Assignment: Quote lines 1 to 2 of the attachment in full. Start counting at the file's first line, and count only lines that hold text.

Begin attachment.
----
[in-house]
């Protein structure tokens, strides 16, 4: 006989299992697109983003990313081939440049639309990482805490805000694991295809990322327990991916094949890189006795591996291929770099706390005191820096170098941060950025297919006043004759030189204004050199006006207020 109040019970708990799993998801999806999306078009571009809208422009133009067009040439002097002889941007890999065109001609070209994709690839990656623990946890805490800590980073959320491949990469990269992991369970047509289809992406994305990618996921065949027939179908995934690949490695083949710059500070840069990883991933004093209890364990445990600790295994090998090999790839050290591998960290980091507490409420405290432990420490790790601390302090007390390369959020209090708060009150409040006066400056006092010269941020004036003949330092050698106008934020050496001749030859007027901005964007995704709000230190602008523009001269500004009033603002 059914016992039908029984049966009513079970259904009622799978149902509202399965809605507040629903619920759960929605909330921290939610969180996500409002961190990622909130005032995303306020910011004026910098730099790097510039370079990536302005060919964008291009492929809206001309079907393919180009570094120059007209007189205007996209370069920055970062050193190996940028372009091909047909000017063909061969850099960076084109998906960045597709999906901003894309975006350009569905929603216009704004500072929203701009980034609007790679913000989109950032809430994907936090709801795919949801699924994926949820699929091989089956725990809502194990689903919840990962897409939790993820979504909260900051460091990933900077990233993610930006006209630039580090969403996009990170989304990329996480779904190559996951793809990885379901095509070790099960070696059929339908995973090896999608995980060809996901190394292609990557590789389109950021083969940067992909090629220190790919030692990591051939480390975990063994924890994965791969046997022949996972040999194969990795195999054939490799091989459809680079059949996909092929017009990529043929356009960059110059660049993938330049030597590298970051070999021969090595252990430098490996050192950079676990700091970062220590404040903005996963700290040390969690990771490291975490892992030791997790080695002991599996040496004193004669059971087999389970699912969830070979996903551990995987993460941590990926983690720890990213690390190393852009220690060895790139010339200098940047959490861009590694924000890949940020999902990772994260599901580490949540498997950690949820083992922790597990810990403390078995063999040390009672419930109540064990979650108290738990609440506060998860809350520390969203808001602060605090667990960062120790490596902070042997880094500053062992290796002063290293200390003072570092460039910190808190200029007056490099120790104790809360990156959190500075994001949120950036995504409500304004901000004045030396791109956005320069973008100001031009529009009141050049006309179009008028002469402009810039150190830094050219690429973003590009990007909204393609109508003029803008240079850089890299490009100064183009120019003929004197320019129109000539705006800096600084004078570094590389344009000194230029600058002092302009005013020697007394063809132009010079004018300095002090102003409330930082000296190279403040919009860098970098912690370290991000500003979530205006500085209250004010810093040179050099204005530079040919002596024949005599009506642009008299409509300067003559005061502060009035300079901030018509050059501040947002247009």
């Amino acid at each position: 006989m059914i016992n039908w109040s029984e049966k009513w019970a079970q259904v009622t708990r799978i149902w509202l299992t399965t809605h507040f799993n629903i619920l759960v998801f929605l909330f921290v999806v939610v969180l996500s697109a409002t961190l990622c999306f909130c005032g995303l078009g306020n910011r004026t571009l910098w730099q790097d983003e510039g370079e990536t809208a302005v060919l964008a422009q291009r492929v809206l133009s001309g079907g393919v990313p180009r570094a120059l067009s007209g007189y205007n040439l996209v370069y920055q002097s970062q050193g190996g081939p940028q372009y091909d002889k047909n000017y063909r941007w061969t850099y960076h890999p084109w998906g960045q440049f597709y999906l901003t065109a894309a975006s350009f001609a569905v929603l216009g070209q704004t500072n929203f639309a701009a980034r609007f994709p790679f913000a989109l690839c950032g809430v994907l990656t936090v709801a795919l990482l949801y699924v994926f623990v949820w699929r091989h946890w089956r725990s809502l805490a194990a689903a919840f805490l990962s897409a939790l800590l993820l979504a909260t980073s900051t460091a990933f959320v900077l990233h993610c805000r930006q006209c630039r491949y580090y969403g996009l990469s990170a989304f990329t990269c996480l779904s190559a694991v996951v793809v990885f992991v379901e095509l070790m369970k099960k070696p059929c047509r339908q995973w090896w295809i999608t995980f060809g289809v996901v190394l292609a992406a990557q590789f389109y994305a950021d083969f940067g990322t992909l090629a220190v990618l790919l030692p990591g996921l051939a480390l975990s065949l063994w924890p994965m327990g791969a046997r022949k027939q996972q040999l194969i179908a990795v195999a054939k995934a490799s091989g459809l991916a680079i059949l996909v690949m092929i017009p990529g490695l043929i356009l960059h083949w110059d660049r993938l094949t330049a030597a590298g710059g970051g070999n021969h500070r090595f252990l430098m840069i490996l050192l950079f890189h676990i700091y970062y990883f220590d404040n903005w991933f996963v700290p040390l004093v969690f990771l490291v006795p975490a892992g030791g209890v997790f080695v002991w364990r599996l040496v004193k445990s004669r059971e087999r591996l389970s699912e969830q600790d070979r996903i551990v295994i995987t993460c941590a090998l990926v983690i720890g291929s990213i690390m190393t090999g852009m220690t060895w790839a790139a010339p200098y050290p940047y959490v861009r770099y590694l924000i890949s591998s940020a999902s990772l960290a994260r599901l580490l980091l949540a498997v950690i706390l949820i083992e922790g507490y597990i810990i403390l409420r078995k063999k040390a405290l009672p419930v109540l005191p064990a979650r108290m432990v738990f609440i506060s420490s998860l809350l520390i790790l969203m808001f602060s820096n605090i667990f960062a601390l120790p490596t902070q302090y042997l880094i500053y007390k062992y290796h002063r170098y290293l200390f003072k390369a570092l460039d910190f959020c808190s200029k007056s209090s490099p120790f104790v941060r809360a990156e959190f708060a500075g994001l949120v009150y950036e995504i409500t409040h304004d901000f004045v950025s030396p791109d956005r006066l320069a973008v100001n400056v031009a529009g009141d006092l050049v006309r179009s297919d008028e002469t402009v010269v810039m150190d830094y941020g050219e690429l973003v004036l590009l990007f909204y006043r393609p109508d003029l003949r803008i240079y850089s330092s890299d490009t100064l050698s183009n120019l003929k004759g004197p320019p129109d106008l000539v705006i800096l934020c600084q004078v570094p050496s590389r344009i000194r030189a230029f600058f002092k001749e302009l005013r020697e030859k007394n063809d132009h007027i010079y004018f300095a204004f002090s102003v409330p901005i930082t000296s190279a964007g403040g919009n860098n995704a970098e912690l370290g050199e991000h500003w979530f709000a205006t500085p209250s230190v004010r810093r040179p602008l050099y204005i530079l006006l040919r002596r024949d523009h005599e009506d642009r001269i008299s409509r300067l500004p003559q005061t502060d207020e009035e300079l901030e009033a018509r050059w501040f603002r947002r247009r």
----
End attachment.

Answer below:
[in-house]
């Protein structure tokens, strides 16, 4: 006989299992697109983003990313081939440049639309990482805490805000694991295809990322327990991916094949890189006795591996291929770099706390005191820096170098941060950025297919006043004759030189204004050199006006207020 109040019970708990799993998801999806999306078009571009809208422009133009067009040439002097002889941007890999065109001609070209994709690839990656623990946890805490800590980073959320491949990469990269992991369970047509289809992406994305990618996921065949027939179908995934690949490695083949710059500070840069990883991933004093209890364990445990600790295994090998090999790839050290591998960290980091507490409420405290432990420490790790601390302090007390390369959020209090708060009150409040006066400056006092010269941020004036003949330092050698106008934020050496001749030859007027901005964007995704709000230190602008523009001269500004009033603002 059914016992039908029984049966009513079970259904009622799978149902509202399965809605507040629903619920759960929605909330921290939610969180996500409002961190990622909130005032995303306020910011004026910098730099790097510039370079990536302005060919964008291009492929809206001309079907393919180009570094120059007209007189205007996209370069920055970062050193190996940028372009091909047909000017063909061969850099960076084109998906960045597709999906901003894309975006350009569905929603216009704004500072929203701009980034609007790679913000989109950032809430994907936090709801795919949801699924994926949820699929091989089956725990809502194990689903919840990962897409939790993820979504909260900051460091990933900077990233993610930006006209630039580090969403996009990170989304990329996480779904190559996951793809990885379901095509070790099960070696059929339908995973090896999608995980060809996901190394292609990557590789389109950021083969940067992909090629220190790919030692990591051939480390975990063994924890994965791969046997022949996972040999194969990795195999054939490799091989459809680079059949996909092929017009990529043929356009960059110059660049993938330049030597590298970051070999021969090595252990430098490996050192950079676990700091970062220590404040903005996963700290040390969690990771490291975490892992030791997790080695002991599996040496004193004669059971087999389970699912969830070979996903551990995987993460941590990926983690720890990213690390190393852009220690060895790139010339200098940047959490861009590694924000890949940020999902990772994260599901580490949540498997950690949820083992922790597990810990403390078995063999040390009672419930109540064990979650108290738990609440506060998860809350520390969203808001602060605090667990960062120790490596902070042997880094500053062992290796002063290293200390003072570092460039910190808190200029007056490099120790104790809360990156959190500075994001949120950036995504409500304004901000004045030396791109956005320069973008100001031009529009009141050049006309179009008028002469402009810039150190830094050219690429973003590009990007909204393609109508003029803008240079850089890299490009100064183009120019003929004197320019129109000539705006800096600084004078570094590389344009000194230029600058002092302009005013020697007394063809132009010079004018300095002090102003409330930082000296190279403040919009860098970098912690370290991000500003979530205006500085209250004010810093040179050099204005530079040919002596024949005599009506642009008299409509300067003559005061502060009035300079901030018509050059501040947002247009």